接触DL已经有半年了，积累了一些实验的经验，也对DL有了一些自己的见解和认识，于是乎想扩宽以及加深DL方面相关的一些知识。然后看到一本MIT出版社正要出版的一本关于DL的书http://www.iro.umontreal.ca/~bengioy/dlbook/，所以就有了读一下这本书然后做点笔记攒点知识量的念头，这一系列的博客将是笔记型的，有什么写的不好之处还望广大博友见谅，也欢迎各位同行能指点一二。

这是本书的第一章，以下是个人感觉蛮重要的一些点：

**logistic regression can determine whether to recommend cesarean delivery**（应用方向）

naive Bayes can **separate legitimate e-mail from spam e-mail**（应用方向）

Feature Related:

It is not surprising that the choice of representation has an enormous effect on the performance of machine learning algorithms.Input x is often true for input x + epsilon for a small epsilon. This is called the smoothness prior and is exploited in most applications of machine learning that involve real numbers.Many artificial intelligence tasks can be solved by designing the right set of features to extract for that task, then providing these features to a simple machine learning algorithm. For example,a useful feature for speaker identification from sound is the pitch. One solution to this problem is to use machine learning to discover not only the map-ping from representation to output but also the representation itself. This approach is known as representation learning. When designing features or algorithms for learning features, our goal is usually to separate the factors of variation that explain the observed data. Deeplearning is a particular kind of machine learning that achieves great power and fiexibility by learning to represent the world as a nested hierarchy of concepts, with each concept defined in relation to simpler concepts. Representation learning algorithms can either be supervised, unsupervised, or a combination of both (semi-supervised). Deep learning has not only changed the field of machine learning and influenced our understanding of human perception, it has revolutionized application areas such as speech recognition and image understanding. Pylearn2 is a machine learning and deep learning library. A live online resourcehttp://www.deeplearning.net/book/guidelines allows practitioners and researchers to share their questions and experience and keep abreast of developments in the art of deep learning.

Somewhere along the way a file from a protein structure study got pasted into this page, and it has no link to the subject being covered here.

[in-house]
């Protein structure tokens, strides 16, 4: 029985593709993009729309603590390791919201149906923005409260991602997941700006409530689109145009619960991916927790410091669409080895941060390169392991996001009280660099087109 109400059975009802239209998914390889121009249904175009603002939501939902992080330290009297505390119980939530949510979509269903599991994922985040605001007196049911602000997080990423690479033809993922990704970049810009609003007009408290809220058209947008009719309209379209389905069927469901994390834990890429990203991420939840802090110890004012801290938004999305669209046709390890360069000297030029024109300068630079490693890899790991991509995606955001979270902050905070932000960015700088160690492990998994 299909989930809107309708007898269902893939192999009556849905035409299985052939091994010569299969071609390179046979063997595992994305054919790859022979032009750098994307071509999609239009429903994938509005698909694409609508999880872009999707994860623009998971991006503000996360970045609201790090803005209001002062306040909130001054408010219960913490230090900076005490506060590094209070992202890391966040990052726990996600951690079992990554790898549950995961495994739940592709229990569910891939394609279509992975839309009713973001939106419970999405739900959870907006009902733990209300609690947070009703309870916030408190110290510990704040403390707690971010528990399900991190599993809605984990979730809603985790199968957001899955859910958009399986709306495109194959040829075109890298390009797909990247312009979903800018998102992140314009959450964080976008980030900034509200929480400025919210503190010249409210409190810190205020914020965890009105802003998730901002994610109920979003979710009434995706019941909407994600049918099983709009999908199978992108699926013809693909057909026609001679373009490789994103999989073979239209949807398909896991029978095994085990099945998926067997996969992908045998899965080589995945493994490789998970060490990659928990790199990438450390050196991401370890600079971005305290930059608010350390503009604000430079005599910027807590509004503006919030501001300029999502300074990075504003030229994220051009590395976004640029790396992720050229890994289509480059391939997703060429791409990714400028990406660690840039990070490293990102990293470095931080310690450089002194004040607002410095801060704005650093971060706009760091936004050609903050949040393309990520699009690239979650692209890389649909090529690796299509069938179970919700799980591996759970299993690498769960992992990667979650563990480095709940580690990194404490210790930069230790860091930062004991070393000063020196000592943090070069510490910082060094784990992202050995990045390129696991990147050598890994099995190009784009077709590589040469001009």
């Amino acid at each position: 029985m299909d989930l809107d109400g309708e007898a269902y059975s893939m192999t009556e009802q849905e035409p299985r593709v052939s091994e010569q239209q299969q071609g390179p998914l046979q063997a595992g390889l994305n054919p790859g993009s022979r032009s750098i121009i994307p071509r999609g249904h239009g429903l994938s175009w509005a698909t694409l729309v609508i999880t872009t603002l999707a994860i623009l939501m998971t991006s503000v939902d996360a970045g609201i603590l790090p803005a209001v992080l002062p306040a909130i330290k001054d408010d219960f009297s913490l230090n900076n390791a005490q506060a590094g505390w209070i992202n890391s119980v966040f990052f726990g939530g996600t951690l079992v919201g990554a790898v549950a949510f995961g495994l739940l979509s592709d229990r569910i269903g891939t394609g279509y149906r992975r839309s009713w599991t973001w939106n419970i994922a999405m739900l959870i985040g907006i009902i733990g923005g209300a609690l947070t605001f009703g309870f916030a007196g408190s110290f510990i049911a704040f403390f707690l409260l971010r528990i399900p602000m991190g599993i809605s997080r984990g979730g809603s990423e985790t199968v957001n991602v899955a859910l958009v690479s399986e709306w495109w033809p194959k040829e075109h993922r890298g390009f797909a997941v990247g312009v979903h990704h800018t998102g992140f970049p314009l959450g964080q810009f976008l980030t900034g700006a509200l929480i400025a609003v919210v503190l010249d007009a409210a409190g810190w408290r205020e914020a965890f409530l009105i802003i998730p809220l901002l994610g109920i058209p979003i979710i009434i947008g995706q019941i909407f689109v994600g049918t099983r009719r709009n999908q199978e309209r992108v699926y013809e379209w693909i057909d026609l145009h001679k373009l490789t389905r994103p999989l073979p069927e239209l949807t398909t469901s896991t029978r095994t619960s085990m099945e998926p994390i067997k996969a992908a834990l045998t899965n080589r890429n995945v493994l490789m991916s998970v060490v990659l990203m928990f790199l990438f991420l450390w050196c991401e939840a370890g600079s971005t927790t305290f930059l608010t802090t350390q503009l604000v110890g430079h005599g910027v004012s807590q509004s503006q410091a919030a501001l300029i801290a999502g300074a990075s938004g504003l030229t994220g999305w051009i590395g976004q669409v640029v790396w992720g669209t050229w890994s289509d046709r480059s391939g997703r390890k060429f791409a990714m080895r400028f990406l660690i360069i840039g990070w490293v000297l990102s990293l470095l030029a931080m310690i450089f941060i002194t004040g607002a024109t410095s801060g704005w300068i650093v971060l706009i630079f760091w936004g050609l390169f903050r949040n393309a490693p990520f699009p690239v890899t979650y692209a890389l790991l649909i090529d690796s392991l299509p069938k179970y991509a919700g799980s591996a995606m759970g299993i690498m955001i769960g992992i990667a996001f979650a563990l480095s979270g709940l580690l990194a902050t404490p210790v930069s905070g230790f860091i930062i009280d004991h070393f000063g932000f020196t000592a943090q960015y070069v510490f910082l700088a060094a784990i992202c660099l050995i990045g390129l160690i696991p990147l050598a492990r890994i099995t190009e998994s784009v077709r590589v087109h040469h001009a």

1.2 Machine Learning

Human brains also observe their own actions, which infiuence the world around them, and it appears that human brains try to learn the statistical dependencies between these actions and their consequences, so as to maximize future rewards. Bayesian machine learning attempts to formalize these priors as probability distributions and once this is done, Bayes theorem and the laws of probability (discussed in Chapter 3) dictates what the right predictions should be.Overfitting occurs when capacityis too large compared to the number of examples, so that the learner does a good job on the training examples (it correctly guesses that they are likely configurations) but a very poor one on new examples (it does not discriminate well between the likely configurations and the unlikely one). Underfitting occurs when instead the learner does not have enough capacity, so that even on the training examples it is not able to make good guesses: it does not manage to capture enough of the information present in the training examples, maybe because it does not have enough degrees of freedom to fit all the training examples. The main reason we get underfitting (especially with deep learning) is not that we choose to have insuficient capacity but because obtaining high capacity in a learner that has strong priors often involves dificult numerical optimization. Numerical optimization methods attempt to find a configuration of some variables (often called parameters, in machine learning) that minimizes or maximizes some given function of these parameters, which we call objective function or training criterion. In the case of most deep learning algorithms, this dificulty in optimizing the training criterion is related to the fact that it is** not convex** in the parameters of the model.**We believe that the issue of underfitting is central in deep learning algorithms and deserves a lot more attention from researchers.** Another machine learning concept that turns out to be important to understand many deep learning algorithms is that of manifold learning. **The manifold learning hypothesis (Cayton, 2005; Narayanan and Mitter, 2010) states that probability is concentrated around regions called manifolds, i.e., that most configurations are unlikely and that probable configurations are neighbors of other probable configurations. We define the dimension of a manifold as the number of orthogonal directions in which one can move and stay among probable configurations. This hypothesis of probability concentration seems to hold for most AI tasks of interest, as can be verified by the fact that most configurations of input variables are unlikely (pick pixel values randomly and you will almost never obtain a natural-looking image).**

1.3 Historical Perspective and Neural Networks